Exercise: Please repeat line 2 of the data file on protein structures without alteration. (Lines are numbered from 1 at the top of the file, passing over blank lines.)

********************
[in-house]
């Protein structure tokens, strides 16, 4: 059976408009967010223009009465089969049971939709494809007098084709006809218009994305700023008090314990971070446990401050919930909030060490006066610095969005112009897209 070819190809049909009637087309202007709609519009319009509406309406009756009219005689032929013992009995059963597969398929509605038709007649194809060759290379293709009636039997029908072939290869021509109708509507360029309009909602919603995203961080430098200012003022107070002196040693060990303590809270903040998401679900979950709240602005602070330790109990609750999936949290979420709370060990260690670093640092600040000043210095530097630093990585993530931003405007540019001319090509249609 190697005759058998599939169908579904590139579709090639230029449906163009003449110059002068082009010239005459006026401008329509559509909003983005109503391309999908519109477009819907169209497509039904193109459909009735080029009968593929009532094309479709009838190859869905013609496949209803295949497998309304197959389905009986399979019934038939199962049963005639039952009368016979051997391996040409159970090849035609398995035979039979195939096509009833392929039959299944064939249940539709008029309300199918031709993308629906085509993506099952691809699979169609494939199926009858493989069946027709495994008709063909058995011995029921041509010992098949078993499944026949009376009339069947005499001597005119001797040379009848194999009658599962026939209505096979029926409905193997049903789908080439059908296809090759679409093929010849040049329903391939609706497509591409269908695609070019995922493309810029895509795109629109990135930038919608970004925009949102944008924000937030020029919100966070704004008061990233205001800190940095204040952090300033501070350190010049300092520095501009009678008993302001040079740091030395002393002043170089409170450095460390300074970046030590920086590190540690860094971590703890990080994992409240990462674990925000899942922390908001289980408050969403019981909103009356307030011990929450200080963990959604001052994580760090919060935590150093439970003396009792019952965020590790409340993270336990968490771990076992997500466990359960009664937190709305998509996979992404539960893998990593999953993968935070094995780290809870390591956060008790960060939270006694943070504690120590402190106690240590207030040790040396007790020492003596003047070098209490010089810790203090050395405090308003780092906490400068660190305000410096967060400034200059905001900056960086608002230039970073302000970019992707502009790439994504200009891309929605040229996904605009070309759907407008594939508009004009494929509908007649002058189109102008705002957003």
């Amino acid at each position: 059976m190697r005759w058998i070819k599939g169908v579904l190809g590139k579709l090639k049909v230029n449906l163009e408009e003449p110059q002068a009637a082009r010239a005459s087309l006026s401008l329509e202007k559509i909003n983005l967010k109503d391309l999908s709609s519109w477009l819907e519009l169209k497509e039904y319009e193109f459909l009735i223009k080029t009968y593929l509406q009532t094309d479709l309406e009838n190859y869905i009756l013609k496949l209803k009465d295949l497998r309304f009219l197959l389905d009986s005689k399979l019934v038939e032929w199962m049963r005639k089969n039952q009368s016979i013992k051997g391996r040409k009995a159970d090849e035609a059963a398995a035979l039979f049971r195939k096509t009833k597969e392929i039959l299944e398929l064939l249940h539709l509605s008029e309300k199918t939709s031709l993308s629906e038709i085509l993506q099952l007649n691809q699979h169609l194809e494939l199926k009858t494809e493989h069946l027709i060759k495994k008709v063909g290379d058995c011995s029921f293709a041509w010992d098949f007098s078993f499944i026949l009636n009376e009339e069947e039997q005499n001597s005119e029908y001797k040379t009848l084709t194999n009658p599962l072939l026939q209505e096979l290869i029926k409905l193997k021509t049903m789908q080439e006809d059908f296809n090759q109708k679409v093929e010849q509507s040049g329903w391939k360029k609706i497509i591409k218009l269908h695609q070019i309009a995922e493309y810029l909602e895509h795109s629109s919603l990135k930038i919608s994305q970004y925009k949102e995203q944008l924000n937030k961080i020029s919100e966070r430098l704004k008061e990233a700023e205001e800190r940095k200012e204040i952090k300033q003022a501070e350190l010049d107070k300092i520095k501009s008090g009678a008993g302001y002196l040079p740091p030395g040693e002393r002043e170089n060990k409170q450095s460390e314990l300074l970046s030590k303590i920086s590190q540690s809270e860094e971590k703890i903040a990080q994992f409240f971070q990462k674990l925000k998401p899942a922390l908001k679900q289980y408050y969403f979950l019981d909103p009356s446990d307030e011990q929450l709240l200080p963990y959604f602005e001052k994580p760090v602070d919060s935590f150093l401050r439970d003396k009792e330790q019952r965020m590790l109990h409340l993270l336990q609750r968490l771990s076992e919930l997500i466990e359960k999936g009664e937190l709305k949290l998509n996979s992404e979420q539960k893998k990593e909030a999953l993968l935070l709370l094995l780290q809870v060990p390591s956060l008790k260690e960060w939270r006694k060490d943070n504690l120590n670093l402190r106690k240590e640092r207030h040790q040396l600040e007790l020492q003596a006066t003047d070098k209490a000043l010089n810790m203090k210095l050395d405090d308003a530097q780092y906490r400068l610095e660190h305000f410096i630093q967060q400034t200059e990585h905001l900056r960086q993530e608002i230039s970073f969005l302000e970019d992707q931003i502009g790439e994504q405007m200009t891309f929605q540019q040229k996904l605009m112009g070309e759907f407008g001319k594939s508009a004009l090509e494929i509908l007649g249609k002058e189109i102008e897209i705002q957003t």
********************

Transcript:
């Protein structure tokens, strides 16, 4: 059976408009967010223009009465089969049971939709494809007098084709006809218009994305700023008090314990971070446990401050919930909030060490006066610095969005112009897209 070819190809049909009637087309202007709609519009319009509406309406009756009219005689032929013992009995059963597969398929509605038709007649194809060759290379293709009636039997029908072939290869021509109708509507360029309009909602919603995203961080430098200012003022107070002196040693060990303590809270903040998401679900979950709240602005602070330790109990609750999936949290979420709370060990260690670093640092600040000043210095530097630093990585993530931003405007540019001319090509249609 190697005759058998599939169908579904590139579709090639230029449906163009003449110059002068082009010239005459006026401008329509559509909003983005109503391309999908519109477009819907169209497509039904193109459909009735080029009968593929009532094309479709009838190859869905013609496949209803295949497998309304197959389905009986399979019934038939199962049963005639039952009368016979051997391996040409159970090849035609398995035979039979195939096509009833392929039959299944064939249940539709008029309300199918031709993308629906085509993506099952691809699979169609494939199926009858493989069946027709495994008709063909058995011995029921041509010992098949078993499944026949009376009339069947005499001597005119001797040379009848194999009658599962026939209505096979029926409905193997049903789908080439059908296809090759679409093929010849040049329903391939609706497509591409269908695609070019995922493309810029895509795109629109990135930038919608970004925009949102944008924000937030020029919100966070704004008061990233205001800190940095204040952090300033501070350190010049300092520095501009009678008993302001040079740091030395002393002043170089409170450095460390300074970046030590920086590190540690860094971590703890990080994992409240990462674990925000899942922390908001289980408050969403019981909103009356307030011990929450200080963990959604001052994580760090919060935590150093439970003396009792019952965020590790409340993270336990968490771990076992997500466990359960009664937190709305998509996979992404539960893998990593999953993968935070094995780290809870390591956060008790960060939270006694943070504690120590402190106690240590207030040790040396007790020492003596003047070098209490010089810790203090050395405090308003780092906490400068660190305000410096967060400034200059905001900056960086608002230039970073302000970019992707502009790439994504200009891309929605040229996904605009070309759907407008594939508009004009494929509908007649002058189109102008705002957003």